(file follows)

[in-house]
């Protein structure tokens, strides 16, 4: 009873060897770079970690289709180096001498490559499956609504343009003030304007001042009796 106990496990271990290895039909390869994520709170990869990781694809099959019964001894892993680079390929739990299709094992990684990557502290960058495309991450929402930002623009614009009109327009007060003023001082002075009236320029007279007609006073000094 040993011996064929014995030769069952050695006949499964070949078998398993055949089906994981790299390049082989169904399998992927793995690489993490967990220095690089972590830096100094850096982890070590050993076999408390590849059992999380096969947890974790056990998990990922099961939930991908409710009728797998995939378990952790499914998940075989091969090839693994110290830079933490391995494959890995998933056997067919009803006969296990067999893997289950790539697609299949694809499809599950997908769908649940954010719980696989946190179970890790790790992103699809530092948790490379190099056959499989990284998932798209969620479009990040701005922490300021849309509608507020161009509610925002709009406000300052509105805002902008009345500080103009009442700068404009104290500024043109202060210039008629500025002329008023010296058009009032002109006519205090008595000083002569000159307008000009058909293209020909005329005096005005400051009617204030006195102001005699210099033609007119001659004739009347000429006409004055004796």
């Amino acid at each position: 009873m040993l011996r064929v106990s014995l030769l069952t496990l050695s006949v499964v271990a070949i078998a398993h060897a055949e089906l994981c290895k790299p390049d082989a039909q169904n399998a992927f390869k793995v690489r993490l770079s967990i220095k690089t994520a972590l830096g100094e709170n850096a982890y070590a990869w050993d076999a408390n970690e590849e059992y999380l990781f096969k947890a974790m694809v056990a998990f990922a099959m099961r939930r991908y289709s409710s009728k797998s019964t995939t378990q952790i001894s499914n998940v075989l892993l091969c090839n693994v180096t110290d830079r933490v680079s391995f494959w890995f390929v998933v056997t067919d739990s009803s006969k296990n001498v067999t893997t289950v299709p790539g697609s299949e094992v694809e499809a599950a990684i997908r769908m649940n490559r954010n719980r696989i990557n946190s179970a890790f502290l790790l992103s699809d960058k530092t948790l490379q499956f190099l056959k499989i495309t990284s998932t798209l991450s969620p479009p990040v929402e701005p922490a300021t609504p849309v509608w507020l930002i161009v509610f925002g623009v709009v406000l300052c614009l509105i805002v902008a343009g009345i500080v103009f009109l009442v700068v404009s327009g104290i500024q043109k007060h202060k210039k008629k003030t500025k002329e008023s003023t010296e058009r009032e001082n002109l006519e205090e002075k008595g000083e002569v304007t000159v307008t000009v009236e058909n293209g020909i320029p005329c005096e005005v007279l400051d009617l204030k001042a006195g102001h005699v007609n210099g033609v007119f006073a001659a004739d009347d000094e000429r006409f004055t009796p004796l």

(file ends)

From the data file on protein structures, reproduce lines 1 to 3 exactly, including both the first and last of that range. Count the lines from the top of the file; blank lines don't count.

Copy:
[in-house]
């Protein structure tokens, strides 16, 4: 009873060897770079970690289709180096001498490559499956609504343009003030304007001042009796 106990496990271990290895039909390869994520709170990869990781694809099959019964001894892993680079390929739990299709094992990684990557502290960058495309991450929402930002623009614009009109327009007060003023001082002075009236320029007279007609006073000094 040993011996064929014995030769069952050695006949499964070949078998398993055949089906994981790299390049082989169904399998992927793995690489993490967990220095690089972590830096100094850096982890070590050993076999408390590849059992999380096969947890974790056990998990990922099961939930991908409710009728797998995939378990952790499914998940075989091969090839693994110290830079933490391995494959890995998933056997067919009803006969296990067999893997289950790539697609299949694809499809599950997908769908649940954010719980696989946190179970890790790790992103699809530092948790490379190099056959499989990284998932798209969620479009990040701005922490300021849309509608507020161009509610925002709009406000300052509105805002902008009345500080103009009442700068404009104290500024043109202060210039008629500025002329008023010296058009009032002109006519205090008595000083002569000159307008000009058909293209020909005329005096005005400051009617204030006195102001005699210099033609007119001659004739009347000429006409004055004796």
């Amino acid at each position: 009873m040993l011996r064929v106990s014995l030769l069952t496990l050695s006949v499964v271990a070949i078998a398993h060897a055949e089906l994981c290895k790299p390049d082989a039909q169904n399998a992927f390869k793995v690489r993490l770079s967990i220095k690089t994520a972590l830096g100094e709170n850096a982890y070590a990869w050993d076999a408390n970690e590849e059992y999380l990781f096969k947890a974790m694809v056990a998990f990922a099959m099961r939930r991908y289709s409710s009728k797998s019964t995939t378990q952790i001894s499914n998940v075989l892993l091969c090839n693994v180096t110290d830079r933490v680079s391995f494959w890995f390929v998933v056997t067919d739990s009803s006969k296990n001498v067999t893997t289950v299709p790539g697609s299949e094992v694809e499809a599950a990684i997908r769908m649940n490559r954010n719980r696989i990557n946190s179970a890790f502290l790790l992103s699809d960058k530092t948790l490379q499956f190099l056959k499989i495309t990284s998932t798209l991450s969620p479009p990040v929402e701005p922490a300021t609504p849309v509608w507020l930002i161009v509610f925002g623009v709009v406000l300052c614009l509105i805002v902008a343009g009345i500080v103009f009109l009442v700068v404009s327009g104290i500024q043109k007060h202060k210039k008629k003030t500025k002329e008023s003023t010296e058009r009032e001082n002109l006519e205090e002075k008595g000083e002569v304007t000159v307008t000009v009236e058909n293209g020909i320029p005329c005096e005005v007279l400051d009617l204030k001042a006195g102001h005699v007609n210099g033609v007119f006073a001659a004739d009347d000094e000429r006409f004055t009796p004796l």